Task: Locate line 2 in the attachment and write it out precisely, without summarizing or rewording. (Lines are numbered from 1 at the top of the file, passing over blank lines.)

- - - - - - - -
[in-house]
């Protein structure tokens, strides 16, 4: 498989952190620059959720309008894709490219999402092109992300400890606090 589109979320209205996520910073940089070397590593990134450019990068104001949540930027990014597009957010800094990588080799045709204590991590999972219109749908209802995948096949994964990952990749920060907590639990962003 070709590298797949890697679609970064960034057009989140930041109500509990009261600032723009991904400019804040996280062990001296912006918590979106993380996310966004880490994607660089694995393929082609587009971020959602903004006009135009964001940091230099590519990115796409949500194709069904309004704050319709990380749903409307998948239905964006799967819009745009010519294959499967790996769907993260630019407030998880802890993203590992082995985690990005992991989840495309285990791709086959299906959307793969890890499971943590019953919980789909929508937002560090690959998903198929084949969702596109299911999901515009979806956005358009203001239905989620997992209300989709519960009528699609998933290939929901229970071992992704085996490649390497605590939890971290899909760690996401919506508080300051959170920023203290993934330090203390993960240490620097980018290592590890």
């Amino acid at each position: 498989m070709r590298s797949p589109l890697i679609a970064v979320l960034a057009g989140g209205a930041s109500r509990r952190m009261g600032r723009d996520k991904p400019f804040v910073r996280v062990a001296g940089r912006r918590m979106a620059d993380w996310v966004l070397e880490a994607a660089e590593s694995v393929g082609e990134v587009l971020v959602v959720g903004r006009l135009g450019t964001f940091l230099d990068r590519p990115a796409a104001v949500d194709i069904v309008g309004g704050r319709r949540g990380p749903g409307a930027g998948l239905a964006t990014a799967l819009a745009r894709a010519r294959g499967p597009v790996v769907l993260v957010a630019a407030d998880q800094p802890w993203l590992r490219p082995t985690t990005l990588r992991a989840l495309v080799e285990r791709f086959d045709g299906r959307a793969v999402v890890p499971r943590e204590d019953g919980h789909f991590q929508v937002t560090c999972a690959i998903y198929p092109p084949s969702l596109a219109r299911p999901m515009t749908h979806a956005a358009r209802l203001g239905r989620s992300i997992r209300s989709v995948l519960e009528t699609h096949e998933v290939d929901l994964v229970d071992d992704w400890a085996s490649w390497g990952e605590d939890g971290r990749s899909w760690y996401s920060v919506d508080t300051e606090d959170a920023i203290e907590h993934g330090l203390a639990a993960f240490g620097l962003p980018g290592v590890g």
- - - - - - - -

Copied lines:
């Protein structure tokens, strides 16, 4: 498989952190620059959720309008894709490219999402092109992300400890606090 589109979320209205996520910073940089070397590593990134450019990068104001949540930027990014597009957010800094990588080799045709204590991590999972219109749908209802995948096949994964990952990749920060907590639990962003 070709590298797949890697679609970064960034057009989140930041109500509990009261600032723009991904400019804040996280062990001296912006918590979106993380996310966004880490994607660089694995393929082609587009971020959602903004006009135009964001940091230099590519990115796409949500194709069904309004704050319709990380749903409307998948239905964006799967819009745009010519294959499967790996769907993260630019407030998880802890993203590992082995985690990005992991989840495309285990791709086959299906959307793969890890499971943590019953919980789909929508937002560090690959998903198929084949969702596109299911999901515009979806956005358009203001239905989620997992209300989709519960009528699609998933290939929901229970071992992704085996490649390497605590939890971290899909760690996401919506508080300051959170920023203290993934330090203390993960240490620097980018290592590890």